The glimpses of the interiors of the farmhouses given in the inventories are very vivid and the lists of equipment in kitchen, parlour and bed-chamber are brought to life in local museums such as Anne of Cleaves House and Barbican House in Lewes. The long massive table which often filled the centre of the parlour or kitchen was a treasured possession, passed from father to son. John Tully, in his will of 1701, bequeathed to “my son James one longe table standing in the parlour of the house wherein I now dwell, and also one large joined press in the hall chamber.“(25) In Sussex most of the furniture would be locally made, of oak. Besides the table there would be oak chairs and stools, possibly a dresser or cupboard and, mentioned in nearly every inventory, one or two spinning wheels for linen and wool. There is no mention of curtains, other than for beds, except for those of Maria Pollard, widow, who died in 1719, and who, incidentally, owned three bibles at the time of her death. No china or glass is mentioned except for 2½ dozen glass bottles on the premises of William Wicking, shoemaker (21.8.1741). All the plates and dishes seem to have been of pewter, with cooking utensils of iron, copper or brass. These farmers, who grew their own hops and brewed their own beer, were probably slow to take to the habit of tea-drinking and china or porcelain would be for more elegant households. Possibly inventories at the end of the century might have included these items.
Objects which constantly occur in the inventories are fire- irons, bellows, jacks and pot—hooks, warming pans. guns and pistols. Stephen Robrough, Thomas Tully and William Wicking all had clocks. William Wicking (died 1741) and Thomas Steer (died 1743) both had box-irons, which contained hot iron or burning charcoal, and which do not appear in earlier inventories. Like the table, the family bed was often of considerable value, and obviously the most important item in the bed-chamber. The best bed and fittings was given a value of between £4. and £6. Distinction was drawn between feather or chaff beds and a separate valuation was put on the fine linen sheets and pillow “coats“, the difference between fine and coarse linen being indicated. The working quarters of the farmhouse were considerable:- Milkhouse or Buttery, Brewhouse, Bakehouse, Vinegar or Drink Room, etc., quite apart from the kitchen. The farms were practically self-supporting and the farmers’ wives must have been kept extremely busy. Large quantities of beer were brewed at home and, apart from ordinary bread-making, cooking and butter making, cheese was apparently made on quite a large scale. There were 34 cheeses in Thomas Tully’s pantry and 28 in the buttery in Abraham Nicholas’ house. No farmhouse inventory seemed complete without its powdering tub, sometimes with “poark in it“. Sussex farms were evidently noted for their “poark“. Dr. Burtion wrote “in their cooking, being neither dainty nor expensive, they care most for pork, which indeed they prepare skilfully by steeping in brine”. One feels that this preference for pork was probably largely conditioned by the habits of centuries and by the abundant supply of acorns from the oak woods which were the “swine pastures” of Anglo-Saxon times, as well as of the 12th century.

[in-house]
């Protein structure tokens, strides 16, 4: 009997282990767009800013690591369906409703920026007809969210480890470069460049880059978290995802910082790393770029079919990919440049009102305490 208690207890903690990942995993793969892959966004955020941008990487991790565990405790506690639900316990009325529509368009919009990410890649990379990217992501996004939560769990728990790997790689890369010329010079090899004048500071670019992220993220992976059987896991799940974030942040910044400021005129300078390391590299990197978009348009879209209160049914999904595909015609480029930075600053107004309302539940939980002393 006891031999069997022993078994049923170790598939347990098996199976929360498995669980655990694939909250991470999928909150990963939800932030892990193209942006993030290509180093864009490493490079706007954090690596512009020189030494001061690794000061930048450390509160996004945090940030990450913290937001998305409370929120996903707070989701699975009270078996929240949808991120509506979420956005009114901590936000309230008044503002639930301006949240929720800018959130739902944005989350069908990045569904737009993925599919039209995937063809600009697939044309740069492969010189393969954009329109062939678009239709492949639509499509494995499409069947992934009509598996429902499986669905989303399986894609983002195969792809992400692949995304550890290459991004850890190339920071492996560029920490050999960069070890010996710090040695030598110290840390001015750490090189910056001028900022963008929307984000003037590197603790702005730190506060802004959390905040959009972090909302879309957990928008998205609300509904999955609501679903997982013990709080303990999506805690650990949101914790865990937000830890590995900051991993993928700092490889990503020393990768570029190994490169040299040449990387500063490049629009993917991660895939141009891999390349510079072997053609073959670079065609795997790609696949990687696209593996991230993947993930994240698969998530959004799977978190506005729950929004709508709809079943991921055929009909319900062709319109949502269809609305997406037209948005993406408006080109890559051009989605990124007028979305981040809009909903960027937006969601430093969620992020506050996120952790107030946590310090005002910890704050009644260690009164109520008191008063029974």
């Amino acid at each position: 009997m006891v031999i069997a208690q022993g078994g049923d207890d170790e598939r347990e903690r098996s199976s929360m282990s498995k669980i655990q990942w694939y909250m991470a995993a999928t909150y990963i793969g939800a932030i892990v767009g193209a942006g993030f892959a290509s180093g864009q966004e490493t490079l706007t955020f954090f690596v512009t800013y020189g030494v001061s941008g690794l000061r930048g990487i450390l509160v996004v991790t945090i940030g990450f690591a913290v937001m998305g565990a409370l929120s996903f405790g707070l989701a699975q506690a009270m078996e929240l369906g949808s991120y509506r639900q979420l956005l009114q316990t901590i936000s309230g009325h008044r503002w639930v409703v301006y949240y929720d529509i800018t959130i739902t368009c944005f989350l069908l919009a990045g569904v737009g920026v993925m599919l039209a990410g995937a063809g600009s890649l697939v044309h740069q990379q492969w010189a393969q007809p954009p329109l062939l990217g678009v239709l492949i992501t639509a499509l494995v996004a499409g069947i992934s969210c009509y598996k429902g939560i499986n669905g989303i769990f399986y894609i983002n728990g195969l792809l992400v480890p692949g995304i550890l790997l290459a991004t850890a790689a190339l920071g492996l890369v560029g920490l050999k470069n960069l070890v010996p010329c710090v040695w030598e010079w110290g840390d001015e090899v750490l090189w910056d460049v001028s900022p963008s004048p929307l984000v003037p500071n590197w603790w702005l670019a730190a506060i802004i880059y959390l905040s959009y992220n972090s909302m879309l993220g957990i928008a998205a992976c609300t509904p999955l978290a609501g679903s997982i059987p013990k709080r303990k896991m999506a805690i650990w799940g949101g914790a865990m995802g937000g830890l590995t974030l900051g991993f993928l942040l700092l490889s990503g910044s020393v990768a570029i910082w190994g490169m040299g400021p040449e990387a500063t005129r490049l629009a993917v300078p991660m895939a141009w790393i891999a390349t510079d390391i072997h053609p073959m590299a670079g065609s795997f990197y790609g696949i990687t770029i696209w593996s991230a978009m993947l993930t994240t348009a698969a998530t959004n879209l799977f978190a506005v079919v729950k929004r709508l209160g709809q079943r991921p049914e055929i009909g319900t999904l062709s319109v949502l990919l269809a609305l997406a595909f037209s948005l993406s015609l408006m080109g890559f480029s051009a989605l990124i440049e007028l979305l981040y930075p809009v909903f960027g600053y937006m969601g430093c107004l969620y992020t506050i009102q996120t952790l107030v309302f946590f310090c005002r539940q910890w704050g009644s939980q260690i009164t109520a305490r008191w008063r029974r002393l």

A collection of words used in the inventory of Thomas Steer, whose trade or profession is not clear, and who died in December, 1743,(27) gives some interesting examples of Sussex dialect and throws further light on the life of the village people. In the Brewhouse there was a “bucking tubb, two keelers, a stallage and a firm”. These turn out to be a wash tub, two shallow tubs for cooling beer, a stool on which the cask of beer was placed in the cellar, and a form.(28) Not all the unfamiliar names in the inventories could be traced, but mention may be made of some. A “seed lipp” was included in John Langridge’s inventory, and this was a shallow basket shaped to the body, used for sowing seed broadcast. A “pair of rods” were the shafts of a cart or wagon.
The equipment of William Box, a tradesman, who will be mentioned further, included a “wimble” which was a hook with two handles for twisting up hay or straw, a “twinbill” which was a combination of a small axe and an adze used for making mortices in the stakes of hurdles, and a “scuppit“. This was a wooden shovel used by maltsters and hop-driers and gives further evidence of the growing and drying of hops in this area. These tools, and the others in William Box’s inventory show the close link between the farming community and the tradesmen of the village who form the subject of the next chapter.
1. Loder P83-90
2. Mary Holgate, Place Names of Ardingly, No.9
(3) W.E. Tate, P.35.
4. Protjeroe P.195
(5) F.W.S. Steer, P.4. (Inventories of Mid-Essex.)
(6) Steer, P.4
(7) Mary Holgate.
(8) Booker, Ms. Vol. 7.
(9) Inventory,1719, E.Sussex RO. Archdeaconry of Lewes.
(10) Mary Holgate, Place Names of Ardingly, No.25
(11) Loder, P.73.
(12) Booker Ms. Vol.1. P.57..
(13) Mary Holgate, Place Names of Ardingy, No.26.
(14) Inventories,1719. E. SUSSEX Record Office. Archdeaconry of Lewes.
(15) Loder P.207.
(16) Mary Holgate. Plc. Names of Ard. No. 40.
(17) Loder, P.51.
(18) Ibid. No.43
(19) Inventory. 1723, E. Sussex R.O.3
(20) Loder, P.220.
(21) Ibid, 1736.
(22) Loder . P257.
(23) Mary Holgate, “From Generation to Generation”.
(24) Fussell, P.55.
(25) Mary Holgate, Place Names of Ardingly No. 26.
(26) Fleet, P 290
(27) Inventory, 1743. E. Sussex R.O.
(28) Dictionary of Sussex Dialect.